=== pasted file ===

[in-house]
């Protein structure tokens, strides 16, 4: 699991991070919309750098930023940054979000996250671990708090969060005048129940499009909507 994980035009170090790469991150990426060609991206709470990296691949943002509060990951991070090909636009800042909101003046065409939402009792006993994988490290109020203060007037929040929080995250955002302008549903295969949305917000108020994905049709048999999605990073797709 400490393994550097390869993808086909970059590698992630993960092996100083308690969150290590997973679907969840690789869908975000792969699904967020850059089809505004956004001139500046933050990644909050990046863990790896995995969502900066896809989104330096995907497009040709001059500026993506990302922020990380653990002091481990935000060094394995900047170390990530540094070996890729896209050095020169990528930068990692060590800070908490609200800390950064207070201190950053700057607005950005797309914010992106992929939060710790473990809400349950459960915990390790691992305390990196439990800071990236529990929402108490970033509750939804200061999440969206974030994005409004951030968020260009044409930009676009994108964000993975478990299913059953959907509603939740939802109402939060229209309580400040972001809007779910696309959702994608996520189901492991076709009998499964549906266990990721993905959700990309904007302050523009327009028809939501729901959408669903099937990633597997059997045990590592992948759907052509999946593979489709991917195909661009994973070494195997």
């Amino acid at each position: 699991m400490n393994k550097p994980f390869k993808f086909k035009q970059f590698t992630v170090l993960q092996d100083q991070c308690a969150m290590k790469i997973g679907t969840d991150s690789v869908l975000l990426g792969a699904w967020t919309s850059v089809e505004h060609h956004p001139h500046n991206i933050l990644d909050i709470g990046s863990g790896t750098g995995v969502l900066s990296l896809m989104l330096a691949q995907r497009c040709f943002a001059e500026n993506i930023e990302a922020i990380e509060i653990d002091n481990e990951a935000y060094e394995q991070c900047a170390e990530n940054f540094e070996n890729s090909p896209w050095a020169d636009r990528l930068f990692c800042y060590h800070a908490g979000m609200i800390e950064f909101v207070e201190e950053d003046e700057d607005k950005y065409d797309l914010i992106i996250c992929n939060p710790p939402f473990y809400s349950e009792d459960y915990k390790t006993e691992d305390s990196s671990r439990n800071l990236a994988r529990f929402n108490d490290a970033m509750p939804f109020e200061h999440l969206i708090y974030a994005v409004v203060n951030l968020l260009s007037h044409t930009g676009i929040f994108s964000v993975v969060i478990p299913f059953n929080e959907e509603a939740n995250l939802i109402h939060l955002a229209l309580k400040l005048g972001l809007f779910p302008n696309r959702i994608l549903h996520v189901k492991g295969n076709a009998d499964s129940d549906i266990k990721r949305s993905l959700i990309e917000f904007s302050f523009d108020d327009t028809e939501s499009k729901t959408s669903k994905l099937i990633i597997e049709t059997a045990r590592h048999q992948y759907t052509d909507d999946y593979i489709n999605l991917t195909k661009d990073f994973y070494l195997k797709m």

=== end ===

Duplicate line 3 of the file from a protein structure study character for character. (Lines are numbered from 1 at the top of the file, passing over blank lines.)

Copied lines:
């Amino acid at each position: 699991m400490n393994k550097p994980f390869k993808f086909k035009q970059f590698t992630v170090l993960q092996d100083q991070c308690a969150m290590k790469i997973g679907t969840d991150s690789v869908l975000l990426g792969a699904w967020t919309s850059v089809e505004h060609h956004p001139h500046n991206i933050l990644d909050i709470g990046s863990g790896t750098g995995v969502l900066s990296l896809m989104l330096a691949q995907r497009c040709f943002a001059e500026n993506i930023e990302a922020i990380e509060i653990d002091n481990e990951a935000y060094e394995q991070c900047a170390e990530n940054f540094e070996n890729s090909p896209w050095a020169d636009r990528l930068f990692c800042y060590h800070a908490g979000m609200i800390e950064f909101v207070e201190e950053d003046e700057d607005k950005y065409d797309l914010i992106i996250c992929n939060p710790p939402f473990y809400s349950e009792d459960y915990k390790t006993e691992d305390s990196s671990r439990n800071l990236a994988r529990f929402n108490d490290a970033m509750p939804f109020e200061h999440l969206i708090y974030a994005v409004v203060n951030l968020l260009s007037h044409t930009g676009i929040f994108s964000v993975v969060i478990p299913f059953n929080e959907e509603a939740n995250l939802i109402h939060l955002a229209l309580k400040l005048g972001l809007f779910p302008n696309r959702i994608l549903h996520v189901k492991g295969n076709a009998d499964s129940d549906i266990k990721r949305s993905l959700i990309e917000f904007s302050f523009d108020d327009t028809e939501s499009k729901t959408s669903k994905l099937i990633i597997e049709t059997a045990r590592h048999q992948y759907t052509d909507d999946y593979i489709n999605l991917t195909k661009d990073f994973y070494l195997k797709m």